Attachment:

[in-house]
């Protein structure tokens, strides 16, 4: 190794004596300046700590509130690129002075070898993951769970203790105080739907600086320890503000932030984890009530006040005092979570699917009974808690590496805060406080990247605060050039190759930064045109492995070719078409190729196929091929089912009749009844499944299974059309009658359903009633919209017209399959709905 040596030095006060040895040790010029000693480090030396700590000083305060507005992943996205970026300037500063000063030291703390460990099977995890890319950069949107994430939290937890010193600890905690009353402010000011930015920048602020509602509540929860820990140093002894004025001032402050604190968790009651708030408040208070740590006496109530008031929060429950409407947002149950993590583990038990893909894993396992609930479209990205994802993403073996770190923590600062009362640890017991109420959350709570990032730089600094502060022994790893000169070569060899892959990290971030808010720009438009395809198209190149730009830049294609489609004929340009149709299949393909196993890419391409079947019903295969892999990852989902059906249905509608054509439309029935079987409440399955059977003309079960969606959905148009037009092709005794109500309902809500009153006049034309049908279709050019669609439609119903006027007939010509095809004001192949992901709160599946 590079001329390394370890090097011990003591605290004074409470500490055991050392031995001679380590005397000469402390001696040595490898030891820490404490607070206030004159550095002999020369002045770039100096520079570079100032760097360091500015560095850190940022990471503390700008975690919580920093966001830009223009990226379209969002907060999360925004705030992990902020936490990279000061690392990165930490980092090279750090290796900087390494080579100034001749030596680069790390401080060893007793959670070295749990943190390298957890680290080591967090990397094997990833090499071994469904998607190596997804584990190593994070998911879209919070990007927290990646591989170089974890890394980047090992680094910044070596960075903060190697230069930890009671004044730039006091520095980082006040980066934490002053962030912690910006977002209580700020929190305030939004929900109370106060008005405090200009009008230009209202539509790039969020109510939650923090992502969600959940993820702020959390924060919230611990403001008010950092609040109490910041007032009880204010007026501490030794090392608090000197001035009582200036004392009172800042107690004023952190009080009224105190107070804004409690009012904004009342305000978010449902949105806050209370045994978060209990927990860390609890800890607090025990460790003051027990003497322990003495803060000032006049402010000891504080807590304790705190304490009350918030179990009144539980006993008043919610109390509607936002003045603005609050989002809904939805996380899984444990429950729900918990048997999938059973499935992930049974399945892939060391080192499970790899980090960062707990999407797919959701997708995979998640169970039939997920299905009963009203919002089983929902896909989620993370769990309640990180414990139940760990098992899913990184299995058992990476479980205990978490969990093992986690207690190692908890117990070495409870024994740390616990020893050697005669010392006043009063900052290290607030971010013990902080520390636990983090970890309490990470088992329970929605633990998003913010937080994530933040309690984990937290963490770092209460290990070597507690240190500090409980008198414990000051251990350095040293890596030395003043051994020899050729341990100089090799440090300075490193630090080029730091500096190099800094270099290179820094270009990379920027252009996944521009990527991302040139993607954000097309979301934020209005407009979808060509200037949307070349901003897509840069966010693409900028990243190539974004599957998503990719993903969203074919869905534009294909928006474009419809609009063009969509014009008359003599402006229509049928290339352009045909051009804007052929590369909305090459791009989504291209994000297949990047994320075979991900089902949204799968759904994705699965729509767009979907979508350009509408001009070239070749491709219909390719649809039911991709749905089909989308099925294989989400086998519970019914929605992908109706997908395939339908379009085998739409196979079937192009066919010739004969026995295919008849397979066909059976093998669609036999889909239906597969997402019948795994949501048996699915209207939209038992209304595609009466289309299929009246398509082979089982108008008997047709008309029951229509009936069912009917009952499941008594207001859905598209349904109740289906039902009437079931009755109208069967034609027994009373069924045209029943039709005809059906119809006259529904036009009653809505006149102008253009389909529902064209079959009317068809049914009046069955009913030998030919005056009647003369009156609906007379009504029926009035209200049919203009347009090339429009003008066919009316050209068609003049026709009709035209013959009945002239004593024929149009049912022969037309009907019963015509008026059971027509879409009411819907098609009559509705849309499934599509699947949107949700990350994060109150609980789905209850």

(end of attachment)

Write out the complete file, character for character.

[in-house]
């Protein structure tokens, strides 16, 4: 190794004596300046700590509130690129002075070898993951769970203790105080739907600086320890503000932030984890009530006040005092979570699917009974808690590496805060406080990247605060050039190759930064045109492995070719078409190729196929091929089912009749009844499944299974059309009658359903009633919209017209399959709905 040596030095006060040895040790010029000693480090030396700590000083305060507005992943996205970026300037500063000063030291703390460990099977995890890319950069949107994430939290937890010193600890905690009353402010000011930015920048602020509602509540929860820990140093002894004025001032402050604190968790009651708030408040208070740590006496109530008031929060429950409407947002149950993590583990038990893909894993396992609930479209990205994802993403073996770190923590600062009362640890017991109420959350709570990032730089600094502060022994790893000169070569060899892959990290971030808010720009438009395809198209190149730009830049294609489609004929340009149709299949393909196993890419391409079947019903295969892999990852989902059906249905509608054509439309029935079987409440399955059977003309079960969606959905148009037009092709005794109500309902809500009153006049034309049908279709050019669609439609119903006027007939010509095809004001192949992901709160599946 590079001329390394370890090097011990003591605290004074409470500490055991050392031995001679380590005397000469402390001696040595490898030891820490404490607070206030004159550095002999020369002045770039100096520079570079100032760097360091500015560095850190940022990471503390700008975690919580920093966001830009223009990226379209969002907060999360925004705030992990902020936490990279000061690392990165930490980092090279750090290796900087390494080579100034001749030596680069790390401080060893007793959670070295749990943190390298957890680290080591967090990397094997990833090499071994469904998607190596997804584990190593994070998911879209919070990007927290990646591989170089974890890394980047090992680094910044070596960075903060190697230069930890009671004044730039006091520095980082006040980066934490002053962030912690910006977002209580700020929190305030939004929900109370106060008005405090200009009008230009209202539509790039969020109510939650923090992502969600959940993820702020959390924060919230611990403001008010950092609040109490910041007032009880204010007026501490030794090392608090000197001035009582200036004392009172800042107690004023952190009080009224105190107070804004409690009012904004009342305000978010449902949105806050209370045994978060209990927990860390609890800890607090025990460790003051027990003497322990003495803060000032006049402010000891504080807590304790705190304490009350918030179990009144539980006993008043919610109390509607936002003045603005609050989002809904939805996380899984444990429950729900918990048997999938059973499935992930049974399945892939060391080192499970790899980090960062707990999407797919959701997708995979998640169970039939997920299905009963009203919002089983929902896909989620993370769990309640990180414990139940760990098992899913990184299995058992990476479980205990978490969990093992986690207690190692908890117990070495409870024994740390616990020893050697005669010392006043009063900052290290607030971010013990902080520390636990983090970890309490990470088992329970929605633990998003913010937080994530933040309690984990937290963490770092209460290990070597507690240190500090409980008198414990000051251990350095040293890596030395003043051994020899050729341990100089090799440090300075490193630090080029730091500096190099800094270099290179820094270009990379920027252009996944521009990527991302040139993607954000097309979301934020209005407009979808060509200037949307070349901003897509840069966010693409900028990243190539974004599957998503990719993903969203074919869905534009294909928006474009419809609009063009969509014009008359003599402006229509049928290339352009045909051009804007052929590369909305090459791009989504291209994000297949990047994320075979991900089902949204799968759904994705699965729509767009979907979508350009509408001009070239070749491709219909390719649809039911991709749905089909989308099925294989989400086998519970019914929605992908109706997908395939339908379009085998739409196979079937192009066919010739004969026995295919008849397979066909059976093998669609036999889909239906597969997402019948795994949501048996699915209207939209038992209304595609009466289309299929009246398509082979089982108008008997047709008309029951229509009936069912009917009952499941008594207001859905598209349904109740289906039902009437079931009755109208069967034609027994009373069924045209029943039709005809059906119809006259529904036009009653809505006149102008253009389909529902064209079959009317068809049914009046069955009913030998030919005056009647003369009156609906007379009504029926009035209200049919203009347009090339429009003008066919009316050209068609003049026709009709035209013959009945002239004593024929149009049912022969037309009907019963015509008026059971027509879409009411819907098609009559509705849309499934599509699947949107949700990350994060109150609980789905209850």